Heatwave offers ‘welcome boost’ for UK hospitality sector after drizzly spring

Warmer weather and likely heatwaves forecast for parts of the UK this week offer a “welcome boost” to the hospitality sector after a drizzly spring saw footfall wane, industry leaders have said.

Temperatures in London are forecast to hit peaks of 31C on Wednesday, with much of south-east England basking in the mid-20s for the first half of the week.

It marks a break from the rainy spring, which saw 32% more rainfall than the average in England and Wales according to the Met Office, and hampered businesses reliant on tourism or high street foot traffic.

One veteran ice cream seller, known to her customers in West Sussex as Mrs Whippy, welcomed the “wonderful” news of warmer weather.

Katy Alston told the PA news agency: “It has a massive impact.

“It starts from the forecasting, so in the last couple of weeks we’ve seen weather forecasting for some pretty grey, damp, miserable weather.

“Actually, where we are on the south coast, it hasn’t been that bad – the difficulty is people watch the forecast and make their plans for the day.”

Ms Alston has been in the ice cream trade for 20 years and runs Pinks Parlour near the beach in Bognor Regis, West Sussex.

She continued: “The wonderful thing is, at the moment, the forecasting is this really hot weather.”

“What we notice, once the weather’s good, is everyone goes into holiday mode – so they eat ice cream, they come out, they spend longer out.”

“The footfall for just a takeaway cone goes from probably 1% to 100%,” the former Ice Cream Alliance president added.

Oli Claydon, a Met Office spokesperson, said “it won’t be sunshine for everyone”, but will still be warm even where there is cloud cover during the week.

“We might see the occasional shower in parts of Northern Ireland and Scotland, where there will be a little bit of cloud through (Tuesday), but otherwise clearer skies in the South East and that’s where we’re going to see the highest temperatures,” he added.

The heatwave threshold is met when a location records at least three consecutive days with maximum temperatures exceeding a designated value, according to the Met Office.

This is 25C for most of the UK, but rises to 28C in London and its surrounding area, where temperatures are typically higher.

Emma McClarkin, chief executive of the British Beer and Pub Association, said sunshine and warm weather meant pubs “sell more beer”.

She added: “The last period of sustained warm sunnier weather way back in September last year saw average increased sales of almost 20% and this is crucial for both brewers and pubs after the more challenging winter months and recent wet weather.”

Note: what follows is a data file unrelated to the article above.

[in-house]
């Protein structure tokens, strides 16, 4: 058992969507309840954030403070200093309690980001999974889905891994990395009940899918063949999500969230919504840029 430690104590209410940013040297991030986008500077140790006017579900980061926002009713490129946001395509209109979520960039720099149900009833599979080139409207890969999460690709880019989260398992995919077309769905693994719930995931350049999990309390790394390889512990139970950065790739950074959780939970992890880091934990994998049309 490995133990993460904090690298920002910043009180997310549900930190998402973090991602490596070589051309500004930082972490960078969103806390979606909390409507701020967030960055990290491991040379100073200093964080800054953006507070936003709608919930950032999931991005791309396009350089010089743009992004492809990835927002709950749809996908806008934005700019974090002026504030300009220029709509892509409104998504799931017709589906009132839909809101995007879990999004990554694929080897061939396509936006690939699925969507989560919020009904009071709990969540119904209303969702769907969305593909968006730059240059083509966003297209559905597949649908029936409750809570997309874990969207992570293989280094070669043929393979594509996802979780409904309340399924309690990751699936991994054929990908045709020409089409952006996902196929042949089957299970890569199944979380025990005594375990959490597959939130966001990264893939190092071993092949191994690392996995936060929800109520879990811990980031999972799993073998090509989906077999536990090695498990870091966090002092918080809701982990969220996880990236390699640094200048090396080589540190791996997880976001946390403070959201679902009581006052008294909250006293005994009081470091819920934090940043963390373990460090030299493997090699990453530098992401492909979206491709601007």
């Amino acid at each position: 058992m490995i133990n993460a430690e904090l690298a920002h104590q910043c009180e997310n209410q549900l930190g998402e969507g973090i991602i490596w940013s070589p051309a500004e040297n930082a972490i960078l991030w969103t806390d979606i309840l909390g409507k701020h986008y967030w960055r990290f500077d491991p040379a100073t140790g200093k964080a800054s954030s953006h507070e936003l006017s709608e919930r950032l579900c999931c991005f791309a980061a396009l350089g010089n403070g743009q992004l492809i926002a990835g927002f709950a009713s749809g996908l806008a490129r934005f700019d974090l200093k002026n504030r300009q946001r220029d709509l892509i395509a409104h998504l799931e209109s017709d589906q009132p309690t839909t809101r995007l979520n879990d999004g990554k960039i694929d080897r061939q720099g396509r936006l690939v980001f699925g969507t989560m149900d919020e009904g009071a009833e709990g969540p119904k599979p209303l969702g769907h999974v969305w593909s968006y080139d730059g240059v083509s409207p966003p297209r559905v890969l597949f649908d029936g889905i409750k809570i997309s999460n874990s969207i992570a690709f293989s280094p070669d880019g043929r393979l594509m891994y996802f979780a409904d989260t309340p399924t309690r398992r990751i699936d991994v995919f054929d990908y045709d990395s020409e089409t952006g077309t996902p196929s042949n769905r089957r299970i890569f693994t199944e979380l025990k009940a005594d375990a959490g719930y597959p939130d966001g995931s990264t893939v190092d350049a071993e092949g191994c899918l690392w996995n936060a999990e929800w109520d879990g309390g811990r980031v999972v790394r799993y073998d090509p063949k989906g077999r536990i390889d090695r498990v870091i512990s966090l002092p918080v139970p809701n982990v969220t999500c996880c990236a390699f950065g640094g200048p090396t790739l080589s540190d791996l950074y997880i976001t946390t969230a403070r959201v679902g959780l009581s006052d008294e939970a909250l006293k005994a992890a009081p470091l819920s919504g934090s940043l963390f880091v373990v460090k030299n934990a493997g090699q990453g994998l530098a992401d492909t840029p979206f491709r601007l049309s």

Jenni Matthews, head of marketing and insights at MRI Software, said independent retailers and high street businesses such as pubs and restaurants are particularly reliant on the increased footfall caused by warmer weather.

“With warmer weather, it’s normally the high streets that tend to benefit because they’re outdoor retail destinations and people want to make the most of the weather,” she said.

“And I think what’s so impactful about last week and what we’ve got coming up this week, is that we’ve also got the Euros, we have the Taylor Swift concert in London, and they both contributed to footfall massively within high streets last week.”

Data released by the real estate company on Friday showed an average footfall increase of 5.5% when compared with the week before as high street activity shot up by 11.8%.

Kate Nicholls, chief executive of trade body UKHospitality, said: “The weather often plays an important role in people’s decision-making and the current spell of warm weather will be a welcome boost for hospitality venues across the country, with people keen to get out and make the most of the sunshine.

“Businesses across the sector will be hoping for a strong summer to offset the impact of the ever-rising cost burden that they are facing,” she added.

The UK Health Security Agency (UKHSA) has issued yellow heat-health alerts for most of England, warning the warm conditions could pose a risk to vulnerable individuals.

However, the heat is only expected to last until Wednesday with heavy showers, thunderstorms and persistent rain possibly returning in the west as the week goes on.

“There will be a little bit of rain and cloud through Thursday,” Mr Claydon said.

“But it’ll actually be quite pleasant, although temperatures will still be a little cooler and closer to average – the weather will still be fine and there will be a lot of dry weather around.”

Ms Alston said there is “very little predictability” when selling ice creams and “challenging” periods of poor weather meant she has to capitalise on the warm weather while it lasts.

Ms Matthews suggested it was important businesses “keep on top of” unseasonal weather patterns which can influence consumer behaviour.

She added: “If high streets know that they’re going to have a wet week, they know footfall is going to be down, and they can actually prepare for that in terms of staffing, in terms of operational planning in their shop – all of those things.”